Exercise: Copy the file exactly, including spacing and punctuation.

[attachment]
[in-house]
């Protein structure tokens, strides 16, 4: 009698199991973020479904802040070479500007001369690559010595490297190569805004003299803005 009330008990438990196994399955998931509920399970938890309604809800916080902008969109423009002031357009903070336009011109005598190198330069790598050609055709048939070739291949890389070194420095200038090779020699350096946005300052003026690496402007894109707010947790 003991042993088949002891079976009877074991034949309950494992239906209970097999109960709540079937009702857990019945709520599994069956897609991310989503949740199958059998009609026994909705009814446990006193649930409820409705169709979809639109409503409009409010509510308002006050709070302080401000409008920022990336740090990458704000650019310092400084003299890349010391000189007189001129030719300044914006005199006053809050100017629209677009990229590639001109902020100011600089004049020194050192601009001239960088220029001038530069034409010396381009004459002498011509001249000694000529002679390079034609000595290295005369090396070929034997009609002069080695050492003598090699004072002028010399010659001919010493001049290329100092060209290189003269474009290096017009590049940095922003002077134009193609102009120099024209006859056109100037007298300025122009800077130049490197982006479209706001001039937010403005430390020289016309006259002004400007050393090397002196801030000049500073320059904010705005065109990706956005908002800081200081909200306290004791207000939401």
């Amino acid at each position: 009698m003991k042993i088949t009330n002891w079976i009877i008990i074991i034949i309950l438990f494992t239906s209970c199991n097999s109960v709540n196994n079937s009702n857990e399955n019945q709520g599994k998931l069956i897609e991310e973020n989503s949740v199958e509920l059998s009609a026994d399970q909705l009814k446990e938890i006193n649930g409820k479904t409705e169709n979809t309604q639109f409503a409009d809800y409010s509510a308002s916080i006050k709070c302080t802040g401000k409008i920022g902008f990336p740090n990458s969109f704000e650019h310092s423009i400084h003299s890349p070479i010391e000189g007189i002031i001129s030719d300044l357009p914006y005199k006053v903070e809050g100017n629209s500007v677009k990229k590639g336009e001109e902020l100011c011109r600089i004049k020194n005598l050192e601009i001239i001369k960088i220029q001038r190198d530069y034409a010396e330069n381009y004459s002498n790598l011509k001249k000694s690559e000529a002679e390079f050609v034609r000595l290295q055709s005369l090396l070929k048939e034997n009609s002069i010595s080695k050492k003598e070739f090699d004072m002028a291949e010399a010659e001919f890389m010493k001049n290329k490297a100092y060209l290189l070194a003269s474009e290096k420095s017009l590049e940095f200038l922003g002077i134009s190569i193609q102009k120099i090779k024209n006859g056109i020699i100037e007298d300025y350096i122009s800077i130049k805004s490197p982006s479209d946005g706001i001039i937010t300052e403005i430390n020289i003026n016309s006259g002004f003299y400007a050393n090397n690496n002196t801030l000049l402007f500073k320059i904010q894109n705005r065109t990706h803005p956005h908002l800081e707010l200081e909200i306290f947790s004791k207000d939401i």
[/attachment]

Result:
[in-house]
């Protein structure tokens, strides 16, 4: 009698199991973020479904802040070479500007001369690559010595490297190569805004003299803005 009330008990438990196994399955998931509920399970938890309604809800916080902008969109423009002031357009903070336009011109005598190198330069790598050609055709048939070739291949890389070194420095200038090779020699350096946005300052003026690496402007894109707010947790 003991042993088949002891079976009877074991034949309950494992239906209970097999109960709540079937009702857990019945709520599994069956897609991310989503949740199958059998009609026994909705009814446990006193649930409820409705169709979809639109409503409009409010509510308002006050709070302080401000409008920022990336740090990458704000650019310092400084003299890349010391000189007189001129030719300044914006005199006053809050100017629209677009990229590639001109902020100011600089004049020194050192601009001239960088220029001038530069034409010396381009004459002498011509001249000694000529002679390079034609000595290295005369090396070929034997009609002069080695050492003598090699004072002028010399010659001919010493001049290329100092060209290189003269474009290096017009590049940095922003002077134009193609102009120099024209006859056109100037007298300025122009800077130049490197982006479209706001001039937010403005430390020289016309006259002004400007050393090397002196801030000049500073320059904010705005065109990706956005908002800081200081909200306290004791207000939401």
């Amino acid at each position: 009698m003991k042993i088949t009330n002891w079976i009877i008990i074991i034949i309950l438990f494992t239906s209970c199991n097999s109960v709540n196994n079937s009702n857990e399955n019945q709520g599994k998931l069956i897609e991310e973020n989503s949740v199958e509920l059998s009609a026994d399970q909705l009814k446990e938890i006193n649930g409820k479904t409705e169709n979809t309604q639109f409503a409009d809800y409010s509510a308002s916080i006050k709070c302080t802040g401000k409008i920022g902008f990336p740090n990458s969109f704000e650019h310092s423009i400084h003299s890349p070479i010391e000189g007189i002031i001129s030719d300044l357009p914006y005199k006053v903070e809050g100017n629209s500007v677009k990229k590639g336009e001109e902020l100011c011109r600089i004049k020194n005598l050192e601009i001239i001369k960088i220029q001038r190198d530069y034409a010396e330069n381009y004459s002498n790598l011509k001249k000694s690559e000529a002679e390079f050609v034609r000595l290295q055709s005369l090396l070929k048939e034997n009609s002069i010595s080695k050492k003598e070739f090699d004072m002028a291949e010399a010659e001919f890389m010493k001049n290329k490297a100092y060209l290189l070194a003269s474009e290096k420095s017009l590049e940095f200038l922003g002077i134009s190569i193609q102009k120099i090779k024209n006859g056109i020699i100037e007298d300025y350096i122009s800077i130049k805004s490197p982006s479209d946005g706001i001039i937010t300052e403005i430390n020289i003026n016309s006259g002004f003299y400007a050393n090397n690496n002196t801030l000049l402007f500073k320059i904010q894109n705005r065109t990706h803005p956005h908002l800081e707010l200081e909200i306290f947790s004791k207000d939401i």